Ann-Margret is an actress who continues to impress me. Whether she’s upstaging Elvis in Viva Las Vegas or rolling around in baked beans in Tommy, she brings incredible energy to each film she’s in. I won’t claim that every movie she’s been in is a classic, but her presence always makes things interesting. The 60’s is an especially interesting time for her career, which brings us to her lead role in this 1966 romantic comedy, Made in Paris.
Margret plays Maggie Scott, an assistant buyer for a big clothing store in New York. She has worked her way up from model, to sales clerk, to assistant buyer, and has now caught the eye of the son of the store’s owner, Ted Barclay (Chad Everett). Unfortunately, Maggie’s first date with Ted turns out disastrous when he gets a bit too frisky and she clocks him in the head with a jar. Lucky for Maggie, this doesn’t stop Ted from recommending her to head up the important Paris buying trip when the head buyer, Irene (Edie Adams), decides to run off and get married.
Maggie is told that one designer in particular, Marc Fontaine (Louis Jourdan) requires special attention. What she doesn’t realize is that means that he shacks up with Irene in the company apartment when she visits. This catches Maggie off-guard when he lets himself into the apartment and tries to get into bed with her. Both parties get a bit irritated with each other and Maggie is in danger of losing the Fontaine account. Before long, though, she begins a relationship with the handsome designer. Then, wouldn’t you know it, Ted shows up in Paris to check on things and a love triangle begins.
As I said earlier, Ann-Margret is a favorite of mine and she doesn’t disappoint in this film. She’s like a force of nature as she barrells through this film. A perfect example of this is the nightclub scene where she takes to the dance floor in an attempt to catch Jourdan’s attention. It’s a powerhouse moment, right up there with some of her famous dance sequences from films like Bye Bye Birdie and Viva Las Vegas. She has an ability to mix sweet and sexy like few other actresses.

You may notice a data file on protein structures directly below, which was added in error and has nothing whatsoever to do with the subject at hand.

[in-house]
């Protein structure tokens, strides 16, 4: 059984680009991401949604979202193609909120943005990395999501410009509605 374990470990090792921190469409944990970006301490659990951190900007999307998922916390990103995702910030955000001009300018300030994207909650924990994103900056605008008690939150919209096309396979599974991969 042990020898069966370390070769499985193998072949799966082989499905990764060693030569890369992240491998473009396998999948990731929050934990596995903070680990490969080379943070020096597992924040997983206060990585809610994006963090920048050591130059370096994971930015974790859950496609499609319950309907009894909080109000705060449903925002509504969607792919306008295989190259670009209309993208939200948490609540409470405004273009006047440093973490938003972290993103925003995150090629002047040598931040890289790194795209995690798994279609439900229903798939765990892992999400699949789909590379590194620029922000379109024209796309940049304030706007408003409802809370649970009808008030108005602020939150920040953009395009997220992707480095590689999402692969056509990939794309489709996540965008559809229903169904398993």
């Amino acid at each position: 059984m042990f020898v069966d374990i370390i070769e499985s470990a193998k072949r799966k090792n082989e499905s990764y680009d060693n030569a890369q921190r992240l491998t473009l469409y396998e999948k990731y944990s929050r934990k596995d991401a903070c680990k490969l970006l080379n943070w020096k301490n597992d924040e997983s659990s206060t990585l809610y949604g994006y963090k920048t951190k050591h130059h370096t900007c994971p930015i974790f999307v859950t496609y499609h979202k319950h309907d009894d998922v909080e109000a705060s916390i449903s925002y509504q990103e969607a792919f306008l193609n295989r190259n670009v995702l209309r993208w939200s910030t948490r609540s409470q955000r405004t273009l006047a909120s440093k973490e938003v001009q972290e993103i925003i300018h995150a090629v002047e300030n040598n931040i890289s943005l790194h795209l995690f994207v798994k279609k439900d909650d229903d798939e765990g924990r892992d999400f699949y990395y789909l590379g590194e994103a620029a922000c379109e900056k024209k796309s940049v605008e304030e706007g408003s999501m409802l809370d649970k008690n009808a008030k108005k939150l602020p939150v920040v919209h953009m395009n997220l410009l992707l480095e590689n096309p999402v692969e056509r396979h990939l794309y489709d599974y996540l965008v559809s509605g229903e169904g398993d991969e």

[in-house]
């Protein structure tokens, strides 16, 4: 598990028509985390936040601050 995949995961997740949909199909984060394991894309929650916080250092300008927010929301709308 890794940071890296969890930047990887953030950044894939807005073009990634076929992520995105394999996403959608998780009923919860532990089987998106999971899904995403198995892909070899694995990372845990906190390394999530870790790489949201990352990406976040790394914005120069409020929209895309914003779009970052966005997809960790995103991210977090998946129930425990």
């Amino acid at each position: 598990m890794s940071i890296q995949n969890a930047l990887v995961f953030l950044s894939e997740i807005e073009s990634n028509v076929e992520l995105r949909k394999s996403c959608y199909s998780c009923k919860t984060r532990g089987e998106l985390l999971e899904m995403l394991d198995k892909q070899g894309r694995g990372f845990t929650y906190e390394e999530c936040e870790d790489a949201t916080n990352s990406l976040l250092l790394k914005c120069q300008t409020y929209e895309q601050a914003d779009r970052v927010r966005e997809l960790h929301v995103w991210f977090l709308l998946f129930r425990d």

The rest of the cast does a solid job, as well. I’m not sure that Jourdan nails the fashion designer vibe, but if you’re looking for a smooth, handsome, frenchman…he nails it. “Smooth, handsome, frenchman” pretty much describes Jordan offscreen, as well…so he’d better nail it. Also a treat is Richard Crenna playing an American reporter, and an old friend of Ted’s, given the task of looking after Maggie in Paris. His looks of exasperation as he tries to keep up with this red-headed fireball are classic.
The cast certainly gives it all they’ve got, so I’m a bit baffled that the film ends up being so flat. The seeds for something much sexier and scandalous are there, but for some reason the filmmakers just don’t go far enough. One of the most salacious aspects of the story is abandoned quite quickly…that being the fact that Jourdan’s character likes to shack up with the female buyers sent to fill their stores with his designs. I wanted to know how many other buyers he meets up with their company apartments!
Made in Paris has so much going for it. Margret, Jourdan, and Crenna are all fun, but sadly the story is…well…boring. Ann-Margret’s showstopping dance number is really the only thing that gives the film enough energy to see it through to the end.